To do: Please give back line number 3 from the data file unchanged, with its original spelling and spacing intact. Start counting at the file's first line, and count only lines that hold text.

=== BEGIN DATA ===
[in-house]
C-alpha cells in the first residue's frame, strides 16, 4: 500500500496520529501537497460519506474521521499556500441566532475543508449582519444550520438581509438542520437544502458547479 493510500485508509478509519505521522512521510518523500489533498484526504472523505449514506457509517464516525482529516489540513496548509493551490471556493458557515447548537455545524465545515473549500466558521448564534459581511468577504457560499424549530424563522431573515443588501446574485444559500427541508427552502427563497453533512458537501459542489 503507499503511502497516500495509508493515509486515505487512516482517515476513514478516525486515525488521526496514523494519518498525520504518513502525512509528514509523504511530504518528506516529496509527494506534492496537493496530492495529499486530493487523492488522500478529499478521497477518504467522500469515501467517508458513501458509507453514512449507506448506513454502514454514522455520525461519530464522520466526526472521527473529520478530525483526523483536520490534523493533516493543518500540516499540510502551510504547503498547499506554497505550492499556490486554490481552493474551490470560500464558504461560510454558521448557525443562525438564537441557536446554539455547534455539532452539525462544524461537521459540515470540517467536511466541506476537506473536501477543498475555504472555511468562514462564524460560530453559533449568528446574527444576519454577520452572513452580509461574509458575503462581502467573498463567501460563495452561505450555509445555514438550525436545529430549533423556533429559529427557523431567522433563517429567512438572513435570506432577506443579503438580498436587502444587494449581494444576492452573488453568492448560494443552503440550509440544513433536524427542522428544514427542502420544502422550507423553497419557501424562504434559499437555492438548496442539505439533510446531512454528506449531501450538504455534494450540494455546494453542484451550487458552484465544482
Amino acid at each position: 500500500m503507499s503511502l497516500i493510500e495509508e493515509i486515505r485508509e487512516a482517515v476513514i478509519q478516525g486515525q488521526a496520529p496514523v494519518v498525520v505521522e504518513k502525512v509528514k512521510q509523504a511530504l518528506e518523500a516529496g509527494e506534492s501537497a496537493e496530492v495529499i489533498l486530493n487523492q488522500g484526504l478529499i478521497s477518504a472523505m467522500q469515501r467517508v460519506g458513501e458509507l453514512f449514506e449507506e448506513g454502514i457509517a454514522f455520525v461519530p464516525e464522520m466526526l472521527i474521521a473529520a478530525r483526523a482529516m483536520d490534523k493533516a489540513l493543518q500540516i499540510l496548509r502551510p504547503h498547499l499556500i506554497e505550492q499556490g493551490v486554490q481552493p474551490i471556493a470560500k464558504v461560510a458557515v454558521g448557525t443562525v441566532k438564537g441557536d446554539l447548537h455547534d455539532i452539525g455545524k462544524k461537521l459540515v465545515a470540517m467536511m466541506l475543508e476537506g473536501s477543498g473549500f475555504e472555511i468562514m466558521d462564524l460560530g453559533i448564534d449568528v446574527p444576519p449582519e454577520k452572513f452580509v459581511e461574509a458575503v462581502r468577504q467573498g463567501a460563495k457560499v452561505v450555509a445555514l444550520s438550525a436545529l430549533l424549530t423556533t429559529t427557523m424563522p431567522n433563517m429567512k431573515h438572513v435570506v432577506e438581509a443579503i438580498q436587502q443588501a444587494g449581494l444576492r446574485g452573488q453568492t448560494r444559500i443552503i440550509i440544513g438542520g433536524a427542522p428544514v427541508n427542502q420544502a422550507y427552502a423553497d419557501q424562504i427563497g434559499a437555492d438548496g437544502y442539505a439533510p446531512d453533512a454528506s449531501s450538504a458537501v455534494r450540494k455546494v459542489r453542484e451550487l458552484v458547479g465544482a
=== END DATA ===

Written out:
Amino acid at each position: 500500500m503507499s503511502l497516500i493510500e495509508e493515509i486515505r485508509e487512516a482517515v476513514i478509519q478516525g486515525q488521526a496520529p496514523v494519518v498525520v505521522e504518513k502525512v509528514k512521510q509523504a511530504l518528506e518523500a516529496g509527494e506534492s501537497a496537493e496530492v495529499i489533498l486530493n487523492q488522500g484526504l478529499i478521497s477518504a472523505m467522500q469515501r467517508v460519506g458513501e458509507l453514512f449514506e449507506e448506513g454502514i457509517a454514522f455520525v461519530p464516525e464522520m466526526l472521527i474521521a473529520a478530525r483526523a482529516m483536520d490534523k493533516a489540513l493543518q500540516i499540510l496548509r502551510p504547503h498547499l499556500i506554497e505550492q499556490g493551490v486554490q481552493p474551490i471556493a470560500k464558504v461560510a458557515v454558521g448557525t443562525v441566532k438564537g441557536d446554539l447548537h455547534d455539532i452539525g455545524k462544524k461537521l459540515v465545515a470540517m467536511m466541506l475543508e476537506g473536501s477543498g473549500f475555504e472555511i468562514m466558521d462564524l460560530g453559533i448564534d449568528v446574527p444576519p449582519e454577520k452572513f452580509v459581511e461574509a458575503v462581502r468577504q467573498g463567501a460563495k457560499v452561505v450555509a445555514l444550520s438550525a436545529l430549533l424549530t423556533t429559529t427557523m424563522p431567522n433563517m429567512k431573515h438572513v435570506v432577506e438581509a443579503i438580498q436587502q443588501a444587494g449581494l444576492r446574485g452573488q453568492t448560494r444559500i443552503i440550509i440544513g438542520g433536524a427542522p428544514v427541508n427542502q420544502a422550507y427552502a423553497d419557501q424562504i427563497g434559499a437555492d438548496g437544502y442539505a439533510p446531512d453533512a454528506s449531501s450538504a458537501v455534494r450540494k455546494v459542489r453542484e451550487l458552484v458547479g465544482a